What's the Deal with Sulfates, Anyway?
This blog does not intend to provide diagnosis...
In this article:
- What Are Sulfates?
- The Problem with Sulfates
- Should I Avoid Sulfates in My Hair Products?
- Do I Have a Sulfate Allergy?
- My Recommendations About Sulfates
- My Favorite Sulfate-Free Hair Products
There has been a tremendous move towards healthy living in recent years. Personal care products touting themselves as “natural” are all the rage, but “natural” doesn’t necessarily mean “better.”
The abundance of inaccurate information that’s easily accessible to consumers on the internet has created unfounded fear of particular ingredients, and the claims that they are harmful are not proven or backed by science. The word “chemical” has a negative connotation, but let me remind you that chemicals like antibiotics save lives, and a natural substance like poison ivy is one of the most common culprits of allergic contact dermatitis.
We see the “sulfate-free” label everywhere on personal and beauty products, particularly those for the hair. What do they do and are they truly bad for our health? As a dermatologist, I want to properly educate the general public with evidence-based information that’s accurate, so let’s debunk some myths.
Sulfates are a type of chemical called surfactants. They are put into shampoos and cleansers to reduce surface tension between water, dirt, and oil, therefore allowing products to lather and foam more readily. This is desirable, as it allows shampoo to spread easier throughout the head.
Sulfates also help active ingredients in products to penetrate better, making it more effective at removing dirt, oil, and chemicals that have been sitting on your hair. For those with oily or greasy hair, sulfate-containing shampoo may be desired as it can more effectively clean the scalp.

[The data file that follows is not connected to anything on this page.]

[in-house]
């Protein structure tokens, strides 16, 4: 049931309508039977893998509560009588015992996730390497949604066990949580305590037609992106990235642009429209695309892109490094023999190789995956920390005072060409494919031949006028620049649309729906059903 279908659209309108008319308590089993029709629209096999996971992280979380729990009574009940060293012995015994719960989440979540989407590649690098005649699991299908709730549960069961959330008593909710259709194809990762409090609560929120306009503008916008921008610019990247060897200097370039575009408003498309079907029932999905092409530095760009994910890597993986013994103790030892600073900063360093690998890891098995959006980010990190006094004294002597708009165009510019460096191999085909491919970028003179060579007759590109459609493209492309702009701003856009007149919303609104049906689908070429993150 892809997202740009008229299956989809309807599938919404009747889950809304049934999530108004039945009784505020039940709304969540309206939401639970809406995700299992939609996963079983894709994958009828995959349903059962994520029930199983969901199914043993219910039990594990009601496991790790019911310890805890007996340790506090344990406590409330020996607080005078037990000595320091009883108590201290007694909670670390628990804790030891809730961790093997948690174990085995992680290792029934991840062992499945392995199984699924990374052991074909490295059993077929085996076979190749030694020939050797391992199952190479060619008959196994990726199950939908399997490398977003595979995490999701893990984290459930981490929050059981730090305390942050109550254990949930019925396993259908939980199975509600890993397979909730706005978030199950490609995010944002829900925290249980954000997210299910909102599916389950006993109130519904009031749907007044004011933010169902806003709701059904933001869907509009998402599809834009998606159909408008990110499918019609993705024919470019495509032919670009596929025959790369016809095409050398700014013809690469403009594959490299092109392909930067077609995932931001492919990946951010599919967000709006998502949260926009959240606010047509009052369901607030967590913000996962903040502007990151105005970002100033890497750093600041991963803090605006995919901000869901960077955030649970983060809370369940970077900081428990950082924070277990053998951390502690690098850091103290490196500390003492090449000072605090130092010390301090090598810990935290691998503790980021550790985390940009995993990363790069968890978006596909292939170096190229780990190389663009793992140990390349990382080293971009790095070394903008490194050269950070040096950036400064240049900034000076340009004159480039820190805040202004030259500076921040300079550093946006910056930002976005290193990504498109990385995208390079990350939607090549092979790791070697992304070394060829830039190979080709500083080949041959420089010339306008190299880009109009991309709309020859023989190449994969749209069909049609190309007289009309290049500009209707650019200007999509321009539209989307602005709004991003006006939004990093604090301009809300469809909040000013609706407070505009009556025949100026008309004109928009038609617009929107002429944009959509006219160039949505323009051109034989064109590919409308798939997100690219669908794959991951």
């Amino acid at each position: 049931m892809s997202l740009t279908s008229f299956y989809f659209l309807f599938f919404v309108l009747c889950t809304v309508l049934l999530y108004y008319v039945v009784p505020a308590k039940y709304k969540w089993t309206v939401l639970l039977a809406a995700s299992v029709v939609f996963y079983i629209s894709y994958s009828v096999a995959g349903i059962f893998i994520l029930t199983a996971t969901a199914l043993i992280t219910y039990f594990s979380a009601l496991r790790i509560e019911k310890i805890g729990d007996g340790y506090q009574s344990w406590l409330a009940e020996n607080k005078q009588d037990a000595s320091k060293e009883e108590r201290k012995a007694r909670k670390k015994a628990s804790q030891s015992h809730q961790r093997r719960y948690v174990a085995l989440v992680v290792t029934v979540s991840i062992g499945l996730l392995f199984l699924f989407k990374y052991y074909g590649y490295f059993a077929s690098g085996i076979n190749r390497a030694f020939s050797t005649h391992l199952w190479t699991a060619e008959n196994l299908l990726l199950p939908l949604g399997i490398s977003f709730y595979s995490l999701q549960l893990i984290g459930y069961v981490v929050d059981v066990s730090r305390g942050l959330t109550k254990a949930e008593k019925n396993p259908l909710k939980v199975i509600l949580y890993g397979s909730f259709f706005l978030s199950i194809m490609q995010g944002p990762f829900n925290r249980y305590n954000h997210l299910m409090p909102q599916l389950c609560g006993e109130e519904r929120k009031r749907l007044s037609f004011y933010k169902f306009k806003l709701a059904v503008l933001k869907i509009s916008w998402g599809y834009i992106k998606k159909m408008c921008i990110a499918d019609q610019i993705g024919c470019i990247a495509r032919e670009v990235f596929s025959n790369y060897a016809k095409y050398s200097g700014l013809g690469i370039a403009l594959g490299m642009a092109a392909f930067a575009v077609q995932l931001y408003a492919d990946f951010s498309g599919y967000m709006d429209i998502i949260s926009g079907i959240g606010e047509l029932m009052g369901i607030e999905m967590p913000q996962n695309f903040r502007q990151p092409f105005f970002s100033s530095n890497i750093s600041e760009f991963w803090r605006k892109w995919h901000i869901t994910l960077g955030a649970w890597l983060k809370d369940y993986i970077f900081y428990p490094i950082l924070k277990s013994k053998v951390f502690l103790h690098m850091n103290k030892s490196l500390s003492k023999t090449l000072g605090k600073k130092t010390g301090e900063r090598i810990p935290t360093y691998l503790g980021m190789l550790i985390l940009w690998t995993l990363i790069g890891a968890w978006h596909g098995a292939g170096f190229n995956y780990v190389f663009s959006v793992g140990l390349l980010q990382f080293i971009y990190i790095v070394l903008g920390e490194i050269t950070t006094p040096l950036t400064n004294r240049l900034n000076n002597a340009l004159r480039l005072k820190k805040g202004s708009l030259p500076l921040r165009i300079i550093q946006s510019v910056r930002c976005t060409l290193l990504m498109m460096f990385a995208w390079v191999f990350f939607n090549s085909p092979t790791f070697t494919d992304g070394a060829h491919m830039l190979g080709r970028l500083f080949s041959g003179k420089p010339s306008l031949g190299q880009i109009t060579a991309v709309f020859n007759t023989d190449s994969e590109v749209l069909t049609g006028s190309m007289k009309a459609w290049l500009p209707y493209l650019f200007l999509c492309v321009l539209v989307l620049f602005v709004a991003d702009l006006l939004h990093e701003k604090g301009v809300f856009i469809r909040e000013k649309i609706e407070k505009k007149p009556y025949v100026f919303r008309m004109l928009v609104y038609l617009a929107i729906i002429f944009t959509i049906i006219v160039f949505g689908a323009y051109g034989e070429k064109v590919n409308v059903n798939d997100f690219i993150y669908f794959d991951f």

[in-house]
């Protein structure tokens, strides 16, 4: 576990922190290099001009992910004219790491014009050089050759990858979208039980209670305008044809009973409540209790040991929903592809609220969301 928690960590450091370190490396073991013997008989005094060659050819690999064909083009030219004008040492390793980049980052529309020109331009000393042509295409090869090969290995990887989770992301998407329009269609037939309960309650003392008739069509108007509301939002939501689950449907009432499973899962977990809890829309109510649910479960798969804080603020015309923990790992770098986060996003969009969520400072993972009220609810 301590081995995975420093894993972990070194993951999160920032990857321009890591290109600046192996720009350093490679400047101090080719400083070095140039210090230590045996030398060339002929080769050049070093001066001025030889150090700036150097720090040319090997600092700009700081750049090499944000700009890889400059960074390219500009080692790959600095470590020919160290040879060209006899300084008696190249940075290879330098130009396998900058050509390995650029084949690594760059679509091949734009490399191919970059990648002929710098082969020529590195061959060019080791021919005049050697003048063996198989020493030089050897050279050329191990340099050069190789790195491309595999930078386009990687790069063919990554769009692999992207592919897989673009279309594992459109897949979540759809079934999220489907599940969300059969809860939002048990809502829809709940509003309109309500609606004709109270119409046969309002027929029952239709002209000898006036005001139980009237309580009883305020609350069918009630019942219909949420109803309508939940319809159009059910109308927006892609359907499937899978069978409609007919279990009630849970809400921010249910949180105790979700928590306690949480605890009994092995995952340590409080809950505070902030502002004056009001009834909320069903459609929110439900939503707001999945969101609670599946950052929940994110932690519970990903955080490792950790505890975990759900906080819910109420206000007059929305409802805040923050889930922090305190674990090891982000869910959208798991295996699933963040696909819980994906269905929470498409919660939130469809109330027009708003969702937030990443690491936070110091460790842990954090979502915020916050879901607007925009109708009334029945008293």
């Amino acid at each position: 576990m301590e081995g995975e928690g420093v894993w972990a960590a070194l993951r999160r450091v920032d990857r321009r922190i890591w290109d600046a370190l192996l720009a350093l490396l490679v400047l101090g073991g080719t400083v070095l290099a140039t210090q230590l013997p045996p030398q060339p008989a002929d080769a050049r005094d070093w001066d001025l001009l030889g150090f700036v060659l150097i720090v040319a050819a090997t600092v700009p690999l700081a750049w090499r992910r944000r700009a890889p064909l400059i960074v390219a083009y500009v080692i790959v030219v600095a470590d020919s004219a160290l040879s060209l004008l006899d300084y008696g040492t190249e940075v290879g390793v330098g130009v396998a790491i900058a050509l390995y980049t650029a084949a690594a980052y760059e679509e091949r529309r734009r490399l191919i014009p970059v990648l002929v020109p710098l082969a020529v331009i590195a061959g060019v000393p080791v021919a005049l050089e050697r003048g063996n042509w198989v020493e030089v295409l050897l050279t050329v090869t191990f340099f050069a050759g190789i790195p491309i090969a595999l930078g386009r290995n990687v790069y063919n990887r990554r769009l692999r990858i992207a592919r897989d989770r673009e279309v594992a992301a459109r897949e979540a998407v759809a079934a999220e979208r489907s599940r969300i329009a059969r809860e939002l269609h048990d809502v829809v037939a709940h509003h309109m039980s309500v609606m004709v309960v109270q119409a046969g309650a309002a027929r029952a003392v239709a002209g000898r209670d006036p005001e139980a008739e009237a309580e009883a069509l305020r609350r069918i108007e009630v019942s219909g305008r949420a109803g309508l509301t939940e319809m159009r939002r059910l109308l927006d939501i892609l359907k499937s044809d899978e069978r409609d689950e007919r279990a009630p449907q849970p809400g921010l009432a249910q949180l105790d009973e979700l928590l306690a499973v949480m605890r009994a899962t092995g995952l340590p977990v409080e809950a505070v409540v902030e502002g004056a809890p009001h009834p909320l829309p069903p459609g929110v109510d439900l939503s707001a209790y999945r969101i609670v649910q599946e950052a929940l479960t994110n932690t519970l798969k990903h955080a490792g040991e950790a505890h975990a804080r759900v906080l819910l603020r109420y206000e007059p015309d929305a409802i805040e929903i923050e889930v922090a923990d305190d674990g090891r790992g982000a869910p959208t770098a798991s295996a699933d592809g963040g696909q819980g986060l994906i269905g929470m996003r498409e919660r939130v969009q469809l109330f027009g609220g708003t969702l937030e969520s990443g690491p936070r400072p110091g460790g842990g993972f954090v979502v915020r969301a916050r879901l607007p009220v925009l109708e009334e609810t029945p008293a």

The most common forms of sulfates in personal beauty products, typically shampoos, are sodium lauryl sulfate and sodium laureth sulfate.
Because they are very effective cleaners, sulfate-containing shampoos may strip too much of the natural oil, leaving our scalp and hair feeling dry and brittle. Sulfates could potentially cause irritation and even dermatitis in some users, but—and this is important—most people tolerate them just fine.
Sulfates do not pose a personal health risk if used as personal care products and not ingested. The concern of sulfates being a carcinogen has not been scientifically proven.
It depends. If you fall into one of these categories, you may want to avoid sulfates:
- If you have sensitive skin, a personal history of eczema, or dry scalp, you may want to consider using sulfate-free shampoo. Sulfate-based products may act as a potential irritant or allergen. In people with conditions like atopic dermatitis, psoriasis, or severe seborrheic dermatitis where the scalp is inflamed, these products may further aggravate the scalp, leading to more pronounced itching, redness, oozing, and flaking.
- People with dry or fragile hair should also avoid sulfates. These shampoos can increase dryness, hair breakage, and frizziness by stripping the hair’s natural oil.
- Those with chemically-treated hair, whether by coloring or chemical processing, should avoid sulfates. The idea is the same as above. These individuals tend to have drier hair. Sulfates will add more stress to your already damaged hair. Additionally, sulfates can wash away hair color more quickly, which is not desired.